Filter Your Dashboards with MongoDB Charts

Tom Hollander


MongoDB Charts on Atlas now supports dashboard-level filters, allowing you to quickly change the context of a single dashboard to better focus your analysis.

What is dashboard filtering?

MongoDB Charts is MongoDB’s native data visualization tool, built right into Atlas. It allows you to quickly gain insights into your data by building charts and tables and arranging them on dashboards.

When you have a lot of data, it is common to filter the data shown in a single chart, so that it shows only the data you’re interested in and not the entire collection. Charts has long allowed you to do this by either dragging and dropping the fields you want to filter, or by entering your own MQL query. Either way, the filter is baked into that particular chart.

Sometimes that is exactly what you want, but it can be problematic in some cases, for example:

  • You may have many charts on your dashboard, and you want to ensure they all filter data in the exact same way.
  • Different people viewing the dashboard may be interested in different subsets of the data, and you don’t want to create multiple copies of the same dashboard.

To cater for these kinds of scenarios, we’ve added dashboard filters to Charts. As a dashboard author, you can now build a single copy of your dashboard, and decide which fields should be exposed as filters. Viewers of your dashboard (including yourself!) can then filter the data as they wish without impacting other users.

An example

Let’s use an example to show why this feature is useful and how to use it.

Suppose you work for a company that manages a portfolio of rental properties around the globe. The information about each property is stored in MongoDB, so Charts is a great choice for visualizing and analyzing the data. In no time, you can create a dashboard like this to show some key stats about your rental properties.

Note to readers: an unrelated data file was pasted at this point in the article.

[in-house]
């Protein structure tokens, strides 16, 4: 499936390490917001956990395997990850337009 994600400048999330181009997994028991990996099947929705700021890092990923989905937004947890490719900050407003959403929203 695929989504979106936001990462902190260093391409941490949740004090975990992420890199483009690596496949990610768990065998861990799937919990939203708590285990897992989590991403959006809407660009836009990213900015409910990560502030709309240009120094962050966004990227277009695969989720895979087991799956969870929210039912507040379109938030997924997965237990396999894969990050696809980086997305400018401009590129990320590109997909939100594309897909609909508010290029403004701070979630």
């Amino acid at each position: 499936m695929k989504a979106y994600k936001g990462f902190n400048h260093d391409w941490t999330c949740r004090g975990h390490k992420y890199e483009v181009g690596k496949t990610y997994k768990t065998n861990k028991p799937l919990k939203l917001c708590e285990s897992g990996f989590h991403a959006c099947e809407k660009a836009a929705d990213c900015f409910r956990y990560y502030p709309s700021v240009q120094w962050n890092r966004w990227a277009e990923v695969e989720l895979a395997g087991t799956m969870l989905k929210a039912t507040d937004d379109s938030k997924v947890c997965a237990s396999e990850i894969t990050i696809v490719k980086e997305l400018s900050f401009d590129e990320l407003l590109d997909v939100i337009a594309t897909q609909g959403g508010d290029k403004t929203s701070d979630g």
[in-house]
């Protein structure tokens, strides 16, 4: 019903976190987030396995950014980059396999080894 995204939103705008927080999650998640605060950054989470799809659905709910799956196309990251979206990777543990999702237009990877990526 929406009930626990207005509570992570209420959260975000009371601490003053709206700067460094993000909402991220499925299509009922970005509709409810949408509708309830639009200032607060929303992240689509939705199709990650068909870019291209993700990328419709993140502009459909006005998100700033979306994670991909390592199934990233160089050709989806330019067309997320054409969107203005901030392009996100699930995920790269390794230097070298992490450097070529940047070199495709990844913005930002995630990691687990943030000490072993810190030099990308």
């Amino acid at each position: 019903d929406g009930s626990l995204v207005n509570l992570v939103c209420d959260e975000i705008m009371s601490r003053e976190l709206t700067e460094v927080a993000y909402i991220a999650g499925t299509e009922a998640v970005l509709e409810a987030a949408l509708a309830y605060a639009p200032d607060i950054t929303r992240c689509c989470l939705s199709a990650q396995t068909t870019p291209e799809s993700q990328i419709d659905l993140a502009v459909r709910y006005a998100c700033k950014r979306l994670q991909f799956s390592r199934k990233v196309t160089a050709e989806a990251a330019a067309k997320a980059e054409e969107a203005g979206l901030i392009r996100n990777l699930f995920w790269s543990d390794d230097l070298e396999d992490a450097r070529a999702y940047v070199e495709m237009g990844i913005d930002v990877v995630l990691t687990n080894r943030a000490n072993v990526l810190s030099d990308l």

MongoDB Charts

This is a good looking dashboard, but since it shows so many properties across so many locations, it may not be useful for detailed analysis focused on a particular region or set of properties. This is where dashboard filtering comes in. As the dashboard author, you can click the Dashboard Filters icon at the top right, and then choose Edit. Now you can drag whatever fields you want to expose as dashboard filters onto the filter pane (in this case, and bedrooms), set the default values, and apply the filters.

Edit Dashboard Filters

Now, any user of the dashboard can modify their personal view of the dashboard to see just the data that they are interested in. 4 bedroom properties in Hawaii? Sure thing:

Four Bedroom Properties in Hawaii

Or maybe you prefer 2 bedroom properties in Sydney:

Two Bedroom Properties in Sydney

The possibilities are endless, and it’s all built on a single dashboard! Each user’s filter choices are saved just for them, and can be easily changed by choosing new options in the dashboard filter pane.

What’s coming next?

Dashboard Filtering in Charts is ready to use today, and can be accessed by clicking the Dashboard Filters icon on any dashboard when signed into Charts. In this initial release, dashboard filters are not available on public link-shared dashboards, but we’ll be adding support for this soon. Also coming soon is the ability to link a single filtering card to more than one data source.

Try it out

We’d love to find out how this feature works for you. If you have any questions, feel free to use the in-product chat, or if you have suggestions on how to improve anything in Charts, use the MongoDB Feedback Engine.

If you haven’t tried Charts yet, you can get started by signing up for MongoDB Atlas for free.